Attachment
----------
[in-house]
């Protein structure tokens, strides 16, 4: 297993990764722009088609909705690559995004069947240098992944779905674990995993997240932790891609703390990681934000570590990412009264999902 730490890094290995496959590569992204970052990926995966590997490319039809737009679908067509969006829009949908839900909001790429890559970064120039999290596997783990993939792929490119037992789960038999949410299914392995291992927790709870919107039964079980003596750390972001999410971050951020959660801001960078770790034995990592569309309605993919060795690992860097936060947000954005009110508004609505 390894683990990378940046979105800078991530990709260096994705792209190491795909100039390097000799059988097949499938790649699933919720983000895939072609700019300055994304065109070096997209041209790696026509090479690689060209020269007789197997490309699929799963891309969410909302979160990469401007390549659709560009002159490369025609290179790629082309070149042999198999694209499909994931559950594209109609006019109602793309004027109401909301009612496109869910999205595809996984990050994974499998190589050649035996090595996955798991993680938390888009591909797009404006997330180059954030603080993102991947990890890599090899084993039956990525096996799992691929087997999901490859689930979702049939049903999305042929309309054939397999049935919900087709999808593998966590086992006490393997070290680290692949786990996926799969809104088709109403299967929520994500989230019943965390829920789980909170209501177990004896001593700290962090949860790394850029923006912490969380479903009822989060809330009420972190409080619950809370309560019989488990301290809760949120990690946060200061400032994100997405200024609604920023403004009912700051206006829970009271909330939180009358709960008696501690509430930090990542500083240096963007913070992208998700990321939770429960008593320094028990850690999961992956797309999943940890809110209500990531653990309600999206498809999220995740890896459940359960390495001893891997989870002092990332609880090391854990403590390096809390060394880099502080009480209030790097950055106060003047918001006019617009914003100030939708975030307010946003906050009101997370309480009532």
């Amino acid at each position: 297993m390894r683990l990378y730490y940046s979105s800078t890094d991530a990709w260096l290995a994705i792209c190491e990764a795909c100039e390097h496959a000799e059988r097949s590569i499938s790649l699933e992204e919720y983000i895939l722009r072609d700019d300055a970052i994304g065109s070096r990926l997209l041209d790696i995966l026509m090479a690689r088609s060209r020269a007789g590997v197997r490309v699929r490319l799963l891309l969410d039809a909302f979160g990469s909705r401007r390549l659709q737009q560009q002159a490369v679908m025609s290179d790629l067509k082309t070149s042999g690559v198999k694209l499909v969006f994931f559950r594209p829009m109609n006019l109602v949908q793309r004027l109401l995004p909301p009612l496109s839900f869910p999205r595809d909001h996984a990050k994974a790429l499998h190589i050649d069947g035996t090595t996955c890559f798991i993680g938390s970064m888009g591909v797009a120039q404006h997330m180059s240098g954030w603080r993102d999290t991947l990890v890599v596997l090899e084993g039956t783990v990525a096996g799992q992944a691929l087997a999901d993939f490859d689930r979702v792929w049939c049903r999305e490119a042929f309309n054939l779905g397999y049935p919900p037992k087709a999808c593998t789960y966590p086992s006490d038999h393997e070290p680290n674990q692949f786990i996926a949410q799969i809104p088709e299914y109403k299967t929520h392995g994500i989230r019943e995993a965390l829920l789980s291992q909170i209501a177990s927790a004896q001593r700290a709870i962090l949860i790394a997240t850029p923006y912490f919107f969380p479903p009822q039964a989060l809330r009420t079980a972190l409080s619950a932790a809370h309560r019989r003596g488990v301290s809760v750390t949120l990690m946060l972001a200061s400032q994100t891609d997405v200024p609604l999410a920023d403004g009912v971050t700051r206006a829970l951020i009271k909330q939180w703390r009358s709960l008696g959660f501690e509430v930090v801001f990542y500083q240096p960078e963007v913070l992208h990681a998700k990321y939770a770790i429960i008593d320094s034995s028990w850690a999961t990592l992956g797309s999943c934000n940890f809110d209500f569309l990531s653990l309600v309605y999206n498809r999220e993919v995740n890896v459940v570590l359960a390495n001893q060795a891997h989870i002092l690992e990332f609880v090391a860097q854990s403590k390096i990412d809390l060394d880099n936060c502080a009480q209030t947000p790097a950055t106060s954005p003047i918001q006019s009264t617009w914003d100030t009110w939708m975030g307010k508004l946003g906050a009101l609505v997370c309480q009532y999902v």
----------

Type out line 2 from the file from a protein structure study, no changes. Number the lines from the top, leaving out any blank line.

């Protein structure tokens, strides 16, 4: 297993990764722009088609909705690559995004069947240098992944779905674990995993997240932790891609703390990681934000570590990412009264999902 730490890094290995496959590569992204970052990926995966590997490319039809737009679908067509969006829009949908839900909001790429890559970064120039999290596997783990993939792929490119037992789960038999949410299914392995291992927790709870919107039964079980003596750390972001999410971050951020959660801001960078770790034995990592569309309605993919060795690992860097936060947000954005009110508004609505 390894683990990378940046979105800078991530990709260096994705792209190491795909100039390097000799059988097949499938790649699933919720983000895939072609700019300055994304065109070096997209041209790696026509090479690689060209020269007789197997490309699929799963891309969410909302979160990469401007390549659709560009002159490369025609290179790629082309070149042999198999694209499909994931559950594209109609006019109602793309004027109401909301009612496109869910999205595809996984990050994974499998190589050649035996090595996955798991993680938390888009591909797009404006997330180059954030603080993102991947990890890599090899084993039956990525096996799992691929087997999901490859689930979702049939049903999305042929309309054939397999049935919900087709999808593998966590086992006490393997070290680290692949786990996926799969809104088709109403299967929520994500989230019943965390829920789980909170209501177990004896001593700290962090949860790394850029923006912490969380479903009822989060809330009420972190409080619950809370309560019989488990301290809760949120990690946060200061400032994100997405200024609604920023403004009912700051206006829970009271909330939180009358709960008696501690509430930090990542500083240096963007913070992208998700990321939770429960008593320094028990850690999961992956797309999943940890809110209500990531653990309600999206498809999220995740890896459940359960390495001893891997989870002092990332609880090391854990403590390096809390060394880099502080009480209030790097950055106060003047918001006019617009914003100030939708975030307010946003906050009101997370309480009532």